1. You are very welcome, Catherine. You and Stephanae IMO are inspirations. There are times for some of us, when life hands us a very heavy burden. Yet that burden can, IF that person allows it, turns into our greatest blessing. I may not be blind, yet I know what it is like to either cower under the covers or insist on shining brightly and as I do, tackle some very difficult circumstances. You need to be so proud of yourself! xo

      2. Amy,
        I quickly learned that everyone has something they have to deal with in life that calls courage into action! You got this, just keep stepping out strong.
        Catherine Harrison

  3. Wonderful perspective from someone with blindness! Very inspiring! Thank you for publishing!

    1. Angie, Thank you for your kind words. Inspiration will come and go a little like the tide, but your inner strength remains stedfast. My goal is always to help others find that strength and then have the courage to step out into it. Let your voice be heard.
      Catherine Harrison

  4. So inspiring! I like to picture that white cane as your sword, striking down all the negative energy in your life and in the world! This is an excellent post. Thank you so much for sharing!

    1. Hey Parker, thank you for coming by, reading and commenting. I will pass your comment on to Catherine.

    2. Parker,
      You win! That is exactly what I wanted readers to do…to grasp the mental picture. I appreciate your feedback very much.
      My Best,
      Catherine Harrison

  5. Great post. Using the tools we’ve been given, whether they be white canes or something else, is important. They add to our arsenal to transverse life using all our gifts and talents.

    1. Katelon, You are spot on gal! I don’t know about you, but I love nothing more than a tool belt that has everything in it I need to step out strong, to build a life worthy of my calling and empower others along the way. Thank you for your comments.
      My Best,
      Catherine Harrison

  6. A new year wish full of days full of joy with happiness for you,
    and many blessings from above in everything you do.

    1. Hey Kally, how are you? Happy New Year to you!! I must swing past your blog as it’s been way too long. ~Steph🤗💗

      1. I’m great, Stephanae! I’m so happy that you are still going strong with your website!

      2. And I’m glad to hear that you are doing well. I just returned from a 3 day out of town conference and will be catching up on blog visitations this week. I can hardly wait to see what you’ve been up to. Have a fabulous Monday Kally! 🤗💗~Steph

      3. Ahh you must been exhausted. I know I would be after a long out of town conference. Take care and have a good rest before you dive into anything else.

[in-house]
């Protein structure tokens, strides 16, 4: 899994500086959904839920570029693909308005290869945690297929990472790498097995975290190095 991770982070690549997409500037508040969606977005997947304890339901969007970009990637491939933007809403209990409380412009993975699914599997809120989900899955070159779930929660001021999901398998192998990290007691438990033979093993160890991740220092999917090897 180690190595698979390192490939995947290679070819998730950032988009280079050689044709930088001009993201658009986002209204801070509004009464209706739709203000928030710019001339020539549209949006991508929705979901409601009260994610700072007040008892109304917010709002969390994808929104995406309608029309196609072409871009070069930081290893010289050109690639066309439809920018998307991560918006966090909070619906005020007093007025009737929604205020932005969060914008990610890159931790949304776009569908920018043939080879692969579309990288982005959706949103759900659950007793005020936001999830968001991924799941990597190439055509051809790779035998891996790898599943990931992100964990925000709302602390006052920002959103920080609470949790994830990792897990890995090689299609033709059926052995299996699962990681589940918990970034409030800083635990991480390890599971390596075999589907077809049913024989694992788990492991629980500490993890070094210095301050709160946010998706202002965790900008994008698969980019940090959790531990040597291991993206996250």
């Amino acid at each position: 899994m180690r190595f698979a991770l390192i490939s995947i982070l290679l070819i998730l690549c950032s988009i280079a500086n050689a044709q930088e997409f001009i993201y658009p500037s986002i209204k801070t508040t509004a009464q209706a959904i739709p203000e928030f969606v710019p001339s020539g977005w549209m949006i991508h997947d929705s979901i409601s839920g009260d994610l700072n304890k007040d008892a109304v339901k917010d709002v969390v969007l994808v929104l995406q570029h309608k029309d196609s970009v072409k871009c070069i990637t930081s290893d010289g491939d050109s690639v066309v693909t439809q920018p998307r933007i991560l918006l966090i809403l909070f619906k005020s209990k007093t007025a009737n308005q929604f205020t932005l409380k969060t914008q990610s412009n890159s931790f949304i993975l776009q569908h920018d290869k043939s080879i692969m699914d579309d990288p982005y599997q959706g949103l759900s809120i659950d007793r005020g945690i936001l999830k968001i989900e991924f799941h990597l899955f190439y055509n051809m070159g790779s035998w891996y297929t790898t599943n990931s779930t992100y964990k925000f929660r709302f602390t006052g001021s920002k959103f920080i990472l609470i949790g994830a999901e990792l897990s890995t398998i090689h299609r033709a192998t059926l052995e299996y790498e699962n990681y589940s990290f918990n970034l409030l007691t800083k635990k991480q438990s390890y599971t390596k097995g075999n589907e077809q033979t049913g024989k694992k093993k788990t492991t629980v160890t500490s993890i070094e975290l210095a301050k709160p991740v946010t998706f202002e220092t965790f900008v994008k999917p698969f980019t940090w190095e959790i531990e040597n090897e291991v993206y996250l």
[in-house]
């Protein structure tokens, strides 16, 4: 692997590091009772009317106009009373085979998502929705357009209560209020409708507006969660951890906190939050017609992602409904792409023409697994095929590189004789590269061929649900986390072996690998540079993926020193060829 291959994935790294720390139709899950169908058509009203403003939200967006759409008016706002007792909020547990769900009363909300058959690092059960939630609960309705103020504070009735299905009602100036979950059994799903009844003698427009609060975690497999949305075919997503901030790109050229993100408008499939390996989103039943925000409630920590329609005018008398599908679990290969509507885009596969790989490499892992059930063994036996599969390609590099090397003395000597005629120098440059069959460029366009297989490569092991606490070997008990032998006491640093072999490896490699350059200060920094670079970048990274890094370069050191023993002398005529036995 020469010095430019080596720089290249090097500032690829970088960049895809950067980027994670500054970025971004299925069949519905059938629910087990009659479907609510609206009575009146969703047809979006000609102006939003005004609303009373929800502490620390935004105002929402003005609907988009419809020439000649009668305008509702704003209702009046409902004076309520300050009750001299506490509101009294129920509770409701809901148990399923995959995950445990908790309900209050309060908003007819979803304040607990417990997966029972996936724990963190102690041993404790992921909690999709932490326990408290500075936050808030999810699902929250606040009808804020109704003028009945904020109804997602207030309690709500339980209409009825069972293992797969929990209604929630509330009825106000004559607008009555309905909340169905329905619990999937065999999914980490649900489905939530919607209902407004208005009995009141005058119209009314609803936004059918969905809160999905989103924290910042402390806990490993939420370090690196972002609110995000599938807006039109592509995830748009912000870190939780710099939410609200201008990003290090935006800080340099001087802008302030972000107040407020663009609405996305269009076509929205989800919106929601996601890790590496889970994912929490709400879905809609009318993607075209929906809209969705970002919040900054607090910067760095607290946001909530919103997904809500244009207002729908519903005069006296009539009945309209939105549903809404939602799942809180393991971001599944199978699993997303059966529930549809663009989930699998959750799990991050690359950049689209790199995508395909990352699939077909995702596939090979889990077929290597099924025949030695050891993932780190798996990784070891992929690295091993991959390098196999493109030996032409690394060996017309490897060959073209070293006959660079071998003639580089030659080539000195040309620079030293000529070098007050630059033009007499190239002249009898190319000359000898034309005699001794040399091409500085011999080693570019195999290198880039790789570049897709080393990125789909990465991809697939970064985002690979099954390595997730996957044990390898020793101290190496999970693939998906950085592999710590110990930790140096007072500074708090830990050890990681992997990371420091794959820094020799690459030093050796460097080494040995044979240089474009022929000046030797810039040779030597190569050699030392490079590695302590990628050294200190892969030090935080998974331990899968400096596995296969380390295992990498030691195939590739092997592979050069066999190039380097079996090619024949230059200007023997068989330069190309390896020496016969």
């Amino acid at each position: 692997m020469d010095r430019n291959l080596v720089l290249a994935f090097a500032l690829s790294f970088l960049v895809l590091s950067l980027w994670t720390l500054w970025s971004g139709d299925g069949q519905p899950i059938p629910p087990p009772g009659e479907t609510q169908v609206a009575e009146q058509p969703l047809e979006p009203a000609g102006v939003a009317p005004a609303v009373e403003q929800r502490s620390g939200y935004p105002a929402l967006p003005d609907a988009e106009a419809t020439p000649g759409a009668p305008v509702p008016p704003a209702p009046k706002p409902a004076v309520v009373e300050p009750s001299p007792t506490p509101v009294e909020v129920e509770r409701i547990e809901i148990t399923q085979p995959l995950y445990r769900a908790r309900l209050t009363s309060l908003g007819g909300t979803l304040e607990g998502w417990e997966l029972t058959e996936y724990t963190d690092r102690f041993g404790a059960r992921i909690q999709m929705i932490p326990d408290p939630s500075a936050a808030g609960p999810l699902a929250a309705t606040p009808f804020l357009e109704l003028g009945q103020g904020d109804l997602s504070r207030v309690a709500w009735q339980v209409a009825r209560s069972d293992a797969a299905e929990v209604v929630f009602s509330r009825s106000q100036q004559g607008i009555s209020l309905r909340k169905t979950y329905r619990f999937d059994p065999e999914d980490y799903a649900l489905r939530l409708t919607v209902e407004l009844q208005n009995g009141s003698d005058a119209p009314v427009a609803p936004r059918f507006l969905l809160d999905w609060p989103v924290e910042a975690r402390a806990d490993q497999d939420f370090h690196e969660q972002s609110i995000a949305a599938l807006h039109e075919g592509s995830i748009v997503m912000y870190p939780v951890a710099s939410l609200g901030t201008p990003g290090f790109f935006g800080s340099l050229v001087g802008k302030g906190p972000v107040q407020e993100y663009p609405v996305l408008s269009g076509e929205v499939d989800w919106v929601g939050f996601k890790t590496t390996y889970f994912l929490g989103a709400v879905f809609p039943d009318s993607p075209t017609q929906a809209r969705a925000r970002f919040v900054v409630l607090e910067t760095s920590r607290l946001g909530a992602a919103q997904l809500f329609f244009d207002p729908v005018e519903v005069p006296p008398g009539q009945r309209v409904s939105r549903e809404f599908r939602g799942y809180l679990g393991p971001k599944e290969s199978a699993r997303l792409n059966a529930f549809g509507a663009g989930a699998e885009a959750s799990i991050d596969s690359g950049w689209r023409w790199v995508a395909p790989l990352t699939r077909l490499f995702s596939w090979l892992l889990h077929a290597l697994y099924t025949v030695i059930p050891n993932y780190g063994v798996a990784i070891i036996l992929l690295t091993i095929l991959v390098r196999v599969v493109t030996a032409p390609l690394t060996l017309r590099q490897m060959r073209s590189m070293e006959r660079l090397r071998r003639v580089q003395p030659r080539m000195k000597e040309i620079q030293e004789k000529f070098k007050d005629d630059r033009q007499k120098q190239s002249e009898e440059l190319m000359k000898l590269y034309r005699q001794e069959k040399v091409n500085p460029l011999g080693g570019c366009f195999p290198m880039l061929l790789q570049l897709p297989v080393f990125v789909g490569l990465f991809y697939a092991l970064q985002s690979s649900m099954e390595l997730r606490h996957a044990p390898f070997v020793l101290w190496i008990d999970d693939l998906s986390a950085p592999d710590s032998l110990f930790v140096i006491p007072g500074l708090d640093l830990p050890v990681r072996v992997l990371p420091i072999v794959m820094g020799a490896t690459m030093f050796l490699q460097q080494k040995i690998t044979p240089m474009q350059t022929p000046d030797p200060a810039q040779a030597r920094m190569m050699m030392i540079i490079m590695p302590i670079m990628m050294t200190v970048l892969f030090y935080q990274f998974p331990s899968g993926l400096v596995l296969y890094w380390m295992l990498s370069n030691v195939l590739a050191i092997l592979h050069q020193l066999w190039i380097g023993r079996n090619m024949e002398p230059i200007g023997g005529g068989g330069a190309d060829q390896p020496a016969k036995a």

4. You are absolutely correct I’m exhausted and stubborn and I know it will catch up with me.

  7. You are one brave lady! I have the start of dry age-related macular degeneration, and my sight in bright sunlight isn’t what it used to be. Every two years when I re-visit the optician my sight has deteriorated a little bit further. It takes much courage to step out with a white cane, but I don’t think I would have that courage.

    1. Stevie, I’m sorry to hear about your diagnosis and while everyone’s walk with sight loss or any loss for that matter is unique you’d be surprised what you can do when faced with the options before you. Also, for many of us it takes many tiny baby steps to get to the point of acceptance and while heartbreaking some people never get there. Just based on the little I know about you I think you’re a survivor.

      1. Yes, by working in a hospital I’ve learned that acceptance of the ‘new normal’ is the key to a happier life. As you say, some people cannot accept what life throws at them. We don’t know what life’s going to throw at us, and perhaps that’s a good thing!

      2. Indeed it is and I’ve found that if you’re adaptable it makes life so much easier because I think you see it for what it is, and our expectations line up with our view of life.

      3. I found that many people want a pill to make it all go away. When they realise there isn’t one and have accepted that fact, then they are more eager to learn strategies to help themselves. Until then there is anger, much anger, which doesn’t help at all.

      4. I can see how anger would be a part of the process of getting to acceptance. Of course the problems occur when we remain in anger and can’t move forward.

      5. Absolutely. Instead of saying ‘Why me?’, the answer of acceptance is ‘Why not?’

    2. Stevie,
      Thank you for your kind words, I am humbled.
      I will tell you courage only came to me when I put myself in circumstances that required a leap of bravery and faith. Because I intentionally learned how to rise with grace, dressed on point and stronger than when I fell, only then did I no longer fear failure…that is where I found courage waiting for me. It is also where all the fun, creativity and adventure is!
      I want to encourage you to celebrate what you still have, embrace that loss is normal/natural and courage is within you.
      My Best,
      Catherine Harrison

  8. What an inspirational woman Catherine is, Steph, rather like yourself! Thank you for sharing her story – it is enlightening to those of us who don’t have that experience 😊

    1. Thank you for reading and commenting Clive. I can’t say enough good things about Catherine as she’s so full of wisdom. It’s also good to hear that people enjoy these stories.

    2. Clive, Thank you for your kind words. The goal of my stories is to connect with all people and empower them regardless of what their experience is. Everyone has challenges in life, mine just happens to be vision loss. I am so glad this article provided some perspective and hopefully entertained as well. If so , then mission accomplished.
      I am just a glorified story teller who is not afraid to challenge perspectives, empower people and come out swinging.
      My Best,
      Catherine Harrison

      1. You’ve certainly achieved that goal, Catherine. I feel both educated and entertained after reading your article, and I admire your positive attitude. Keep swinging out!

      2. Hi Clive, thank you so much for this lovely message. I’ll pass it along to Catherine.